2

I just acquired a Arduino learning kit, which includes a 20x4 LCD display. I was going to test it, so I grabbed an example "hello world" program from the Arduino docs, connected the display appropriately, and then "Voila! ... Oh, it didn't work.".

The display lights up both its backlight and characters, however not in any desirable pattern. The first and third lines are full white (display is white-on-blue), while lines 2 and 4 are full blue. See picture:

lines: white blue white blue

The below schematic is exactly how I've connected the display, which should be correct.

schematic

simulate this circuit – Schematic created using CircuitLab

I triple-checked all wiring for any shorts, adjusted the potentiometer to a good value and quadruple-checked the connections, and wasn't able to find any errors.

The dead-simple example program is following:

#include <LiquidCrystal.h>

// LiquidCrystal display with:
// rs on pin 12
// rw on pin 11
// enable on pin 10
// d4, d5, d6, d7 on pins 5, 4, 3, 2
LiquidCrystal lcd(12, 11, 10, 5, 4, 3, 2);


void setup() {
    // Print a message to the LCD.
    lcd.begin(20, 4);
    lcd.print("hello, world!");
}

void loop() {
}
  • Where is the decoupling for the LCD? – Ignacio Vazquez-Abrams Oct 25 '14 at 17:52
  • @IgnacioVazquez-Abrams Sorry? I was following this tutorial (in Portuguese) for the connections, it doesn't mention that... blog.filipeflop.com/display/controlando-um-lcd-16x2.html – Kroltan Oct 25 '14 at 17:56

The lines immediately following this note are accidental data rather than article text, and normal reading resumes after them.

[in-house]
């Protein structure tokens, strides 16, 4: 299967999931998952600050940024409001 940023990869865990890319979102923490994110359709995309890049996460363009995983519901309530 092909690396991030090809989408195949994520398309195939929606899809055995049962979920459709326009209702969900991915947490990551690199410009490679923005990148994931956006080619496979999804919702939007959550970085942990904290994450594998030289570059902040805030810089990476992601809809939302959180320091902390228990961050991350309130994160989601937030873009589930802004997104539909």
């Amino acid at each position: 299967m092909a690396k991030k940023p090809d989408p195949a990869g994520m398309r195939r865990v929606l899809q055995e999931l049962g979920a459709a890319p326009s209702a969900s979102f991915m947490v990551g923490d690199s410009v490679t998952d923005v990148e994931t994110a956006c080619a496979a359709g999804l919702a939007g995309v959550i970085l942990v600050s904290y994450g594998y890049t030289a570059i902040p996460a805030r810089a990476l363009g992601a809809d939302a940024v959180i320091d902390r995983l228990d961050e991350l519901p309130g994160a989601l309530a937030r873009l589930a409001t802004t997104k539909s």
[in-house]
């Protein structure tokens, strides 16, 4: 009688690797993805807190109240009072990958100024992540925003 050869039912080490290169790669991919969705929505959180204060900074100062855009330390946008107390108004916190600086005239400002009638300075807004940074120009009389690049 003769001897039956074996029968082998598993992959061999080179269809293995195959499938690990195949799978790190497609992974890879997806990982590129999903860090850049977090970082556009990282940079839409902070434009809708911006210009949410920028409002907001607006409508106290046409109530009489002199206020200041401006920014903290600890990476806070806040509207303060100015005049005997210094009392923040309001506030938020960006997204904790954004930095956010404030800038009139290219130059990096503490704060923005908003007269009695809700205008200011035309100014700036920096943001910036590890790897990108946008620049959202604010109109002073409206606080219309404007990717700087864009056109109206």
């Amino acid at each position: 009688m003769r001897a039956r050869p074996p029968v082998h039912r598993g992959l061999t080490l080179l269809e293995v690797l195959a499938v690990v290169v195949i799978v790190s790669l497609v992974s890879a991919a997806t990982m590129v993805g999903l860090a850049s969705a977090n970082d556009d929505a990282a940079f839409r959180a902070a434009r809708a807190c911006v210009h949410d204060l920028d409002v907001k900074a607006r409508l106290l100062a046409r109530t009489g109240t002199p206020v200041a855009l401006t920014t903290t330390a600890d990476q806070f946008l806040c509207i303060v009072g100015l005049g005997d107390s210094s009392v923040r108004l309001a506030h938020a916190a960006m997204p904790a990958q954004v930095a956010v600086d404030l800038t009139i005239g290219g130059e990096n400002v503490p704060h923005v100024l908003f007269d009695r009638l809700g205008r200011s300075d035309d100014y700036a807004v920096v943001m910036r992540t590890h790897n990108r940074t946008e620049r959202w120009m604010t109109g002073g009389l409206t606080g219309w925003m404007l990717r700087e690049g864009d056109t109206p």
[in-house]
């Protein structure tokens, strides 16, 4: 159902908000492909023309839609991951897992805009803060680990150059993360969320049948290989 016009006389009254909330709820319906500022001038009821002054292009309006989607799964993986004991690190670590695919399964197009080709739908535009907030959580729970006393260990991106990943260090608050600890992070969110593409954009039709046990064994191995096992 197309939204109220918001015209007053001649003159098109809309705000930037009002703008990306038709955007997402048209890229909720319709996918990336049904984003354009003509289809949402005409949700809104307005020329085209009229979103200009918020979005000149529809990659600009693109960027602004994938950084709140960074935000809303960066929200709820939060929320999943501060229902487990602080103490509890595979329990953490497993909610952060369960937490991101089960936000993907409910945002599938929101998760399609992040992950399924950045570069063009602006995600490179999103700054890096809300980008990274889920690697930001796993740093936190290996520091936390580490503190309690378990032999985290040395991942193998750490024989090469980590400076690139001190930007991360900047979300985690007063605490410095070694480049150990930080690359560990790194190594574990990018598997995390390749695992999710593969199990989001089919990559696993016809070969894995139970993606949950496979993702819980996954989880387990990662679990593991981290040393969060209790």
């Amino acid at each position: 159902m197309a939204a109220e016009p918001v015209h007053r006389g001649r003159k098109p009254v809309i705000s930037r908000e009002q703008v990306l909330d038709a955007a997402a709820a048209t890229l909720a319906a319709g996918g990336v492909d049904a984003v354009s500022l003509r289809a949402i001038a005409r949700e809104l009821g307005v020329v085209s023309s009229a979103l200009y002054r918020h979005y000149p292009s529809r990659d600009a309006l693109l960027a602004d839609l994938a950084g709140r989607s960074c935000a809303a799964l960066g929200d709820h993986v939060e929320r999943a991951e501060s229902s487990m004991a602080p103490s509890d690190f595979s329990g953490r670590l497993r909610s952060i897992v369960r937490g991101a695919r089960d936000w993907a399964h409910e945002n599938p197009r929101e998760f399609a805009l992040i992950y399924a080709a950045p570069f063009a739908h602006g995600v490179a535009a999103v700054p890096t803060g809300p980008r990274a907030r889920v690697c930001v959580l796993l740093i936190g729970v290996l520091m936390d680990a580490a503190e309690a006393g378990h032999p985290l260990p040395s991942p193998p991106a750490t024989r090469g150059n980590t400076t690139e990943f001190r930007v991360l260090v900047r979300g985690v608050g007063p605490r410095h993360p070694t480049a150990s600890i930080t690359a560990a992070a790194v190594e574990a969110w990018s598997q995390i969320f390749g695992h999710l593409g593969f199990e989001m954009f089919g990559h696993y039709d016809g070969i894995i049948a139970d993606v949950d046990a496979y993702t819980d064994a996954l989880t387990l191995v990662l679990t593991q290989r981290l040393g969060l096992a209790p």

• After a quick search, I see that you mean a decoupling capacitor, right? Apparently, the kit I've bought doesn't have a capacitor that I could use for that purpose. – Kroltan Oct 25 '14 at 18:00
  • 1
    Just putting the jumper wires in the plated holes, doesn't always give a good connection. Try applying some lateral force, to make sure all of them have proper contact. Wiring looks otherwise fine. – Gerben Oct 25 '14 at 20:48
  • @Gerben Indeed, after pushing the screen in the direction of the Arduino (as per Q image) and rebooting it, it worked correctly. Would you mind turning this into an answer, and if possible, suggest a better way to connect the display? – Kroltan Oct 25 '14 at 21:08
1

Just putting the jumper wires in the plated holes, doesn't always give a good connection. Try applying some lateral force, to make sure all of them have proper contact. Wiring looks otherwise fine.

A more permanent solution would be to solder some male headers to the display, so you can properly seat it into the breadboard.

  • Had the same issue recently, only after soldering my cables to the LCD I was able to avoid tilting them to make effective contact. It's definitely a problem of bad contact. In my LCD the holes turned out to be too big. – Germán Carrillo Mar 24 '15 at 3:35
0

I had similar problem and I found that I had wrong contrast/brightness. Communication was working but just the characters were invisible. I spent much time, changed the LCD and in the last minute before went to rubish I got it.

  • I did check the potentiometer values, and it is on a ok contrast. It's really the characters – Kroltan Oct 25 '14 at 18:52
  • 1
    It's definitely not the contrast. It hasn't even initialized properly. – Ignacio Vazquez-Abrams Oct 25 '14 at 19:43
  • First, and third lines is all white, second and fourth lines are all blank. So contrast has been set correctly. – Gerben Oct 25 '14 at 20:27
  • Even though contrast may not be the case in this particular scenario, I can confirm that, for some screens, a poor contrast setting gives these exact symptoms. – apnorton Oct 26 '14 at 15:08

Your Answer

By clicking “Post Your Answer”, you agree to our terms of service, privacy policy and cookie policy

Not the answer you're looking for? Browse other questions tagged or ask your own question.